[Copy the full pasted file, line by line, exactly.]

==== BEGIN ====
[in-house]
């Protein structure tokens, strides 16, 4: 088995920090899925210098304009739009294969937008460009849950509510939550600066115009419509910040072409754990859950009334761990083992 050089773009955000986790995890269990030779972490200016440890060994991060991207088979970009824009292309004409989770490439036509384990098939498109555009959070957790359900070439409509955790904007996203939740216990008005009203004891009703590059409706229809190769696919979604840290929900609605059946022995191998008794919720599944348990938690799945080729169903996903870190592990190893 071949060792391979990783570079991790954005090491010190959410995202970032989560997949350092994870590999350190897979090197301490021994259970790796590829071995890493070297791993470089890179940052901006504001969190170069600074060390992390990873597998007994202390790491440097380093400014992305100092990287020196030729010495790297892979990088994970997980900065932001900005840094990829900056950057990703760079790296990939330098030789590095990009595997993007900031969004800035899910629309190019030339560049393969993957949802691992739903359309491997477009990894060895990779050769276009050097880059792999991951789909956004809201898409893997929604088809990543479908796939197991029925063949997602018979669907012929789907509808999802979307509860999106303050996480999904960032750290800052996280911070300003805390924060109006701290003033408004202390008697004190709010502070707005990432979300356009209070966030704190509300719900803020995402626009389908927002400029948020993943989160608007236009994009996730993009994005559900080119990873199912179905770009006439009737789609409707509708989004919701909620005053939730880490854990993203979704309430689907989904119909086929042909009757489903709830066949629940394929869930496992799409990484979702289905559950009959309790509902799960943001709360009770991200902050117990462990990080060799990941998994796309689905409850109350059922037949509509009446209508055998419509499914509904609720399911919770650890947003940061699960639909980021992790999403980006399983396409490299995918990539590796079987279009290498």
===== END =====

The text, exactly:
[in-house]
């Protein structure tokens, strides 16, 4: 088995920090899925210098304009739009294969937008460009849950509510939550600066115009419509910040072409754990859950009334761990083992 050089773009955000986790995890269990030779972490200016440890060994991060991207088979970009824009292309004409989770490439036509384990098939498109555009959070957790359900070439409509955790904007996203939740216990008005009203004891009703590059409706229809190769696919979604840290929900609605059946022995191998008794919720599944348990938690799945080729169903996903870190592990190893 071949060792391979990783570079991790954005090491010190959410995202970032989560997949350092994870590999350190897979090197301490021994259970790796590829071995890493070297791993470089890179940052901006504001969190170069600074060390992390990873597998007994202390790491440097380093400014992305100092990287020196030729010495790297892979990088994970997980900065932001900005840094990829900056950057990703760079790296990939330098030789590095990009595997993007900031969004800035899910629309190019030339560049393969993957949802691992739903359309491997477009990894060895990779050769276009050097880059792999991951789909956004809201898409893997929604088809990543479908796939197991029925063949997602018979669907012929789907509808999802979307509860999106303050996480999904960032750290800052996280911070300003805390924060109006701290003033408004202390008697004190709010502070707005990432979300356009209070966030704190509300719900803020995402626009389908927002400029948020993943989160608007236009994009996730993009994005559900080119990873199912179905770009006439009737789609409707509708989004919701909620005053939730880490854990993203979704309430689907989904119909086929042909009757489903709830066949629940394929869930496992799409990484979702289905559950009959309790509902799960943001709360009770991200902050117990462990990080060799990941998994796309689905409850109350059922037949509509009446209508055998419509499914509904609720399911919770650890947003940061699960639909980021992790999403980006399983396409490299995918990539590796079987279009290498």